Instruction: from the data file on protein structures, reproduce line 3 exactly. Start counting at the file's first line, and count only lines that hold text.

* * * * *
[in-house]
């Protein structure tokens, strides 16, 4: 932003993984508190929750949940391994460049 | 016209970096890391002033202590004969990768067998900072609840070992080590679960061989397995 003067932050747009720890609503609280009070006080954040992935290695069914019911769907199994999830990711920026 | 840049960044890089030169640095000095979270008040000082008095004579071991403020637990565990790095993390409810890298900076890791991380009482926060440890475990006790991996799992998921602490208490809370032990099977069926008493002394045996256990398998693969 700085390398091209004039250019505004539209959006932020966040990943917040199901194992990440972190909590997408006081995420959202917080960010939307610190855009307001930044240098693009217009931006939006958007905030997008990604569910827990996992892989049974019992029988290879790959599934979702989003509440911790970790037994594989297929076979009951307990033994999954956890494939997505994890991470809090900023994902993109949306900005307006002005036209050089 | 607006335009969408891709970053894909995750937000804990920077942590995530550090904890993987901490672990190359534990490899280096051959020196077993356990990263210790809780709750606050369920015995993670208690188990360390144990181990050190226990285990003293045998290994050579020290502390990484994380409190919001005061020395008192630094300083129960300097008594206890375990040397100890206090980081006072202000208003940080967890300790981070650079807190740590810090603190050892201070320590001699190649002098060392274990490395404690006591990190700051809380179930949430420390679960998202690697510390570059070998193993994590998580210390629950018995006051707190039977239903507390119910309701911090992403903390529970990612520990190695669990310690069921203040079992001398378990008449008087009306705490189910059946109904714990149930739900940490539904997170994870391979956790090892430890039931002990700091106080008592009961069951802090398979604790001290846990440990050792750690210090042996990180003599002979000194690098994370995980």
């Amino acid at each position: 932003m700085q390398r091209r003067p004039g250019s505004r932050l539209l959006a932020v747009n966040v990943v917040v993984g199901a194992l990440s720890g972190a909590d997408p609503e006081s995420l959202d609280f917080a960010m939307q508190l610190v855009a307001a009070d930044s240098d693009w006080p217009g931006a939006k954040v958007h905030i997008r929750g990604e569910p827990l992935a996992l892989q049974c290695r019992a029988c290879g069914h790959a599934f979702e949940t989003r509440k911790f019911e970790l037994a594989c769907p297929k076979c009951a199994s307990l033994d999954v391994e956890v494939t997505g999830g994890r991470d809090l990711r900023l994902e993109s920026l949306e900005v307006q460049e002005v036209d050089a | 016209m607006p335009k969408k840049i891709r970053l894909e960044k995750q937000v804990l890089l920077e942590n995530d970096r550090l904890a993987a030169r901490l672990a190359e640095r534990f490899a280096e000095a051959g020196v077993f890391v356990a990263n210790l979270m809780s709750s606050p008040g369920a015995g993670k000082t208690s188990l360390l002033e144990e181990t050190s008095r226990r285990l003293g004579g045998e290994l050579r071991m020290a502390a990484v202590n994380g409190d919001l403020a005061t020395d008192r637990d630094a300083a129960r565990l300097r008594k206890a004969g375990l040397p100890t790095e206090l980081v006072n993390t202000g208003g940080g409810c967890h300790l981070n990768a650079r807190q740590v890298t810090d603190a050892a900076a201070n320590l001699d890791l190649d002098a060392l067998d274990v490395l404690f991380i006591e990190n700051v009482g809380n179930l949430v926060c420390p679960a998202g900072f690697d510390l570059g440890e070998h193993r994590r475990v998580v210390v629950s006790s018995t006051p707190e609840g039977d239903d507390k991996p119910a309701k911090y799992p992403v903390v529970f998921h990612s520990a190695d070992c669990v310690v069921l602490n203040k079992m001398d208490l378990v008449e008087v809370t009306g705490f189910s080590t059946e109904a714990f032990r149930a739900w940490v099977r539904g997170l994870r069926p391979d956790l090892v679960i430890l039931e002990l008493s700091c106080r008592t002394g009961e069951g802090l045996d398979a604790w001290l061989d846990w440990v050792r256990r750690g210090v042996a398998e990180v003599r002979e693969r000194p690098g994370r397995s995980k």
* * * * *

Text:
């Amino acid at each position: 932003m700085q390398r091209r003067p004039g250019s505004r932050l539209l959006a932020v747009n966040v990943v917040v993984g199901a194992l990440s720890g972190a909590d997408p609503e006081s995420l959202d609280f917080a960010m939307q508190l610190v855009a307001a009070d930044s240098d693009w006080p217009g931006a939006k954040v958007h905030i997008r929750g990604e569910p827990l992935a996992l892989q049974c290695r019992a029988c290879g069914h790959a599934f979702e949940t989003r509440k911790f019911e970790l037994a594989c769907p297929k076979c009951a199994s307990l033994d999954v391994e956890v494939t997505g999830g994890r991470d809090l990711r900023l994902e993109s920026l949306e900005v307006q460049e002005v036209d050089a | 016209m607006p335009k969408k840049i891709r970053l894909e960044k995750q937000v804990l890089l920077e942590n995530d970096r550090l904890a993987a030169r901490l672990a190359e640095r534990f490899a280096e000095a051959g020196v077993f890391v356990a990263n210790l979270m809780s709750s606050p008040g369920a015995g993670k000082t208690s188990l360390l002033e144990e181990t050190s008095r226990r285990l003293g004579g045998e290994l050579r071991m020290a502390a990484v202590n994380g409190d919001l403020a005061t020395d008192r637990d630094a300083a129960r565990l300097r008594k206890a004969g375990l040397p100890t790095e206090l980081v006072n993390t202000g208003g940080g409810c967890h300790l981070n990768a650079r807190q740590v890298t810090d603190a050892a900076a201070n320590l001699d890791l190649d002098a060392l067998d274990v490395l404690f991380i006591e990190n700051v009482g809380n179930l949430v926060c420390p679960a998202g900072f690697d510390l570059g440890e070998h193993r994590r475990v998580v210390v629950s006790s018995t006051p707190e609840g039977d239903d507390k991996p119910a309701k911090y799992p992403v903390v529970f998921h990612s520990a190695d070992c669990v310690v069921l602490n203040k079992m001398d208490l378990v008449e008087v809370t009306g705490f189910s080590t059946e109904a714990f032990r149930a739900w940490v099977r539904g997170l994870r069926p391979d956790l090892v679960i430890l039931e002990l008493s700091c106080r008592t002394g009961e069951g802090l045996d398979a604790w001290l061989d846990w440990v050792r256990r750690g210090v042996a398998e990180v003599r002979e693969r000194p690098g994370r397995s995980k």